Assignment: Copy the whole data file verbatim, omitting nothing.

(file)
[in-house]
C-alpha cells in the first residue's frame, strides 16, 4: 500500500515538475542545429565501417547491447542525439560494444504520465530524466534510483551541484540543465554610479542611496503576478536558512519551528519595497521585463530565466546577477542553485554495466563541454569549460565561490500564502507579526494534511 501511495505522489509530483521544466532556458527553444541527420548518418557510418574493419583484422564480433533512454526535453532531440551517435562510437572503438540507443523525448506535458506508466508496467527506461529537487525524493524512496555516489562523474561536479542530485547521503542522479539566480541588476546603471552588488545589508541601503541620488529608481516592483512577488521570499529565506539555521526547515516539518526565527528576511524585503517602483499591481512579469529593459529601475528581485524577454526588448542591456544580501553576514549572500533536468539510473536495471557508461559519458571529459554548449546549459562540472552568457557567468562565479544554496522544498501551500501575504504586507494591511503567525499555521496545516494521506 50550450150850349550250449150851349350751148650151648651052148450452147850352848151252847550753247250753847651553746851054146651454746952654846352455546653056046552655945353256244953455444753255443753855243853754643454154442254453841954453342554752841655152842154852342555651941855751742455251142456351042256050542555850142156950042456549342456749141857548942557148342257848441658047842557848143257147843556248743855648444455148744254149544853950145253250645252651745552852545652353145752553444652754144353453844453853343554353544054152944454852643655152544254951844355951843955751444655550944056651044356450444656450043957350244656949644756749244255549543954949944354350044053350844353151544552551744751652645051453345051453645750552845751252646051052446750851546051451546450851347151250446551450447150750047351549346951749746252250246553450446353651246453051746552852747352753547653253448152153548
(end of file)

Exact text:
[in-house]
C-alpha cells in the first residue's frame, strides 16, 4: 500500500515538475542545429565501417547491447542525439560494444504520465530524466534510483551541484540543465554610479542611496503576478536558512519551528519595497521585463530565466546577477542553485554495466563541454569549460565561490500564502507579526494534511 501511495505522489509530483521544466532556458527553444541527420548518418557510418574493419583484422564480433533512454526535453532531440551517435562510437572503438540507443523525448506535458506508466508496467527506461529537487525524493524512496555516489562523474561536479542530485547521503542522479539566480541588476546603471552588488545589508541601503541620488529608481516592483512577488521570499529565506539555521526547515516539518526565527528576511524585503517602483499591481512579469529593459529601475528581485524577454526588448542591456544580501553576514549572500533536468539510473536495471557508461559519458571529459554548449546549459562540472552568457557567468562565479544554496522544498501551500501575504504586507494591511503567525499555521496545516494521506 50550450150850349550250449150851349350751148650151648651052148450452147850352848151252847550753247250753847651553746851054146651454746952654846352455546653056046552655945353256244953455444753255443753855243853754643454154442254453841954453342554752841655152842154852342555651941855751742455251142456351042256050542555850142156950042456549342456749141857548942557148342257848441658047842557848143257147843556248743855648444455148744254149544853950145253250645252651745552852545652353145752553444652754144353453844453853343554353544054152944454852643655152544254951844355951843955751444655550944056651044356450444656450043957350244656949644756749244255549543954949944354350044053350844353151544552551744751652645051453345051453645750552845751252646051052446750851546051451546450851347151250446551450447150750047351549346951749746252250246553450446353651246453051746552852747352753547653253448152153548